Thank you so much Merit! Here is the meta tag.

It’s National Poetry Month! I just happen to love poetry and have been writing it and reading it for a long time. I’ve also taught it over the years to students in my Creative Writing, Lit & Comp and Poetry classes. Poetry is word art and if you are going to study writing, you must, in my opinion, study poetry!

Why Poetry?

  • Firstly, it’s a great way for even very young children to learn the rhythm and cadence of good writing.
  • Secondly, if you have your kids memorize poetry, they commit beautiful words and word pictures to memory to draw on later as they learn to write. You are giving your kids a jump start on great writing styles.
  • Thirdly, as every professional artist knows, real talent at art takes dedication and commitment to learning the forms; in other words, discipline and adherence to traditional structures and styles of each type of creative expression. For a dancer, these would be the 7 movements, for musicians, the scales, for writers, excellent sentence structure and the ability to turn a phrase. Learning the basics well, memorizing them so that they are second nature allows one to play and create in new and expressive ways. The true artist takes what has been and turns it on its head. For the musician that means practicing scales. And for the writer, learning traditional poetry is like practicing scales.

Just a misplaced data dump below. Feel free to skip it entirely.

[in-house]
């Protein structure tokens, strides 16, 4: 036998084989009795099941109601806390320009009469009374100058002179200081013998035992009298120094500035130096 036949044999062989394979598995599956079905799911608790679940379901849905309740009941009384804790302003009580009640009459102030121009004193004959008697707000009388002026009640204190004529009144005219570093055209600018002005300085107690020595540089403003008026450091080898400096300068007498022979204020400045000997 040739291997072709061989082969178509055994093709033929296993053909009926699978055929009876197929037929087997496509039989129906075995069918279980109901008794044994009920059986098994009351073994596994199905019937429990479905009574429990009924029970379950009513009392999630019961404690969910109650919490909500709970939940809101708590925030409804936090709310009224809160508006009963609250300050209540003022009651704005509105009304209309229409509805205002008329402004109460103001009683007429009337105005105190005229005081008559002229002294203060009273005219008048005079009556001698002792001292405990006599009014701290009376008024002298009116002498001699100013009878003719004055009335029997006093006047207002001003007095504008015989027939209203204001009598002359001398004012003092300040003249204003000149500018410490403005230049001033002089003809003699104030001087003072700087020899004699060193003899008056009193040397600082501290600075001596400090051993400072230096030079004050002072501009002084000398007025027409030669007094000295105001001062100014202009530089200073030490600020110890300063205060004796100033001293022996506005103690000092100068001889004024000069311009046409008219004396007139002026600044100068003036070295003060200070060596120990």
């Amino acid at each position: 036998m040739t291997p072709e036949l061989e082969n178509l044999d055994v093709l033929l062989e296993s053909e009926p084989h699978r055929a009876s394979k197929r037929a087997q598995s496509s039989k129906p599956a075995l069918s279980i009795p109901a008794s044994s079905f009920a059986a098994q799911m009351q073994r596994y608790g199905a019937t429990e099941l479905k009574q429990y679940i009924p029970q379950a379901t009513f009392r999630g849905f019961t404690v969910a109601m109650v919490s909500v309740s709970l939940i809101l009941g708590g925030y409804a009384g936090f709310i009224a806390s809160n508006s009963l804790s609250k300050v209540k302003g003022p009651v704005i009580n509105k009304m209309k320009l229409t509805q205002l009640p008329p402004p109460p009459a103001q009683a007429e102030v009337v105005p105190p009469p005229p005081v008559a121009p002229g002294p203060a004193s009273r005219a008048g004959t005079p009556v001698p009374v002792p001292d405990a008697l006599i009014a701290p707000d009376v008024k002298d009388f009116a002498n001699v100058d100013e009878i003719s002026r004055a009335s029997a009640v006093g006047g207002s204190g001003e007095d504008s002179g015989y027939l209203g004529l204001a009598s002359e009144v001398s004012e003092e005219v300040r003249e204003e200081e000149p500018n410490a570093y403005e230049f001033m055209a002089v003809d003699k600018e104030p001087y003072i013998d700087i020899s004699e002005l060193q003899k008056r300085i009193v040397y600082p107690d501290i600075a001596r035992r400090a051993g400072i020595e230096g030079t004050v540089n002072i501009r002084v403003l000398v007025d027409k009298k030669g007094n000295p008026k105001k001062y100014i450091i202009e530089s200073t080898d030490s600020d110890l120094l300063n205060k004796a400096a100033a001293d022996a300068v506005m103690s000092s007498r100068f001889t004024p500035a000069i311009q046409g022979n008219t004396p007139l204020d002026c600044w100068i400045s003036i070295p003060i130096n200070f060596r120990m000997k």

What is Poetry?

Simply put, poetry is a combination of rhythm and imagery. It is the use of forms, meter and rhyme to create memorable word pictures. Don’t all of us have a fanciful picture in our heads of Jack Sprat who ate no fat and his wife who ate no lean? Or a regal thought about the official-looking King’s men whose best efforts did not put Humpty Dumpty together again?

Poetry, by its very nature, makes an excellent mnemonic, as evidenced by our ability to recall rhymes and simple poems we learned early in life and haven’t heard for decades. This would explain why Shakespeare is so quotable, as he wrote primarily in Iambic Pentameter (a poetic form that uses 5 meters of |da-DUM| – interestingly enough, the same pattern in which our heart beats- |da-DUM| |da-DUM| |da-DUM|, etc.


Will my kids take poetry studies seriously? I would say a resounding, “Tomorrow and Today!” Young kids love the fun wordplay of simple rhymes and poems and take great joy in tropes such as awesome alluring alliterations and phosphorical rhetorical questions.

Once you empower them with forms and tropes they often reveal at the challenge of it, laugh uproariously at the ability to be ridiculous and shock even themselves at the profound appreciation they feel for simple things. Things that they can now fully express without embarrassment because the form demanded their full attention and in giving it they discovered they felt and thought deeply about important things.

Yes, I believe your students will take poetry seriously.

How to get started

  • Memorize nursery rhymes and simple poems
  • Memorize Shakespeare or Horatius at the Bridge
  • Gather fellow homeschoolers for a recitation night
  • Participate in Poetry Outloud
  • Take True North Homeschool Academy’s Poetry Class and have an absolute blast learning and growing alongside fellow budding troubadour’s.

Do you struggle with poetry in your homeschool?  You might even wonder if it's necessary.  Check out why we think you need poetry in your homeschool, along with some tips on how to conquer this sometimes scary subject. #poetry #onlinelearning #TNHA #TrueNorthHomeschoolAcademy #homeschool

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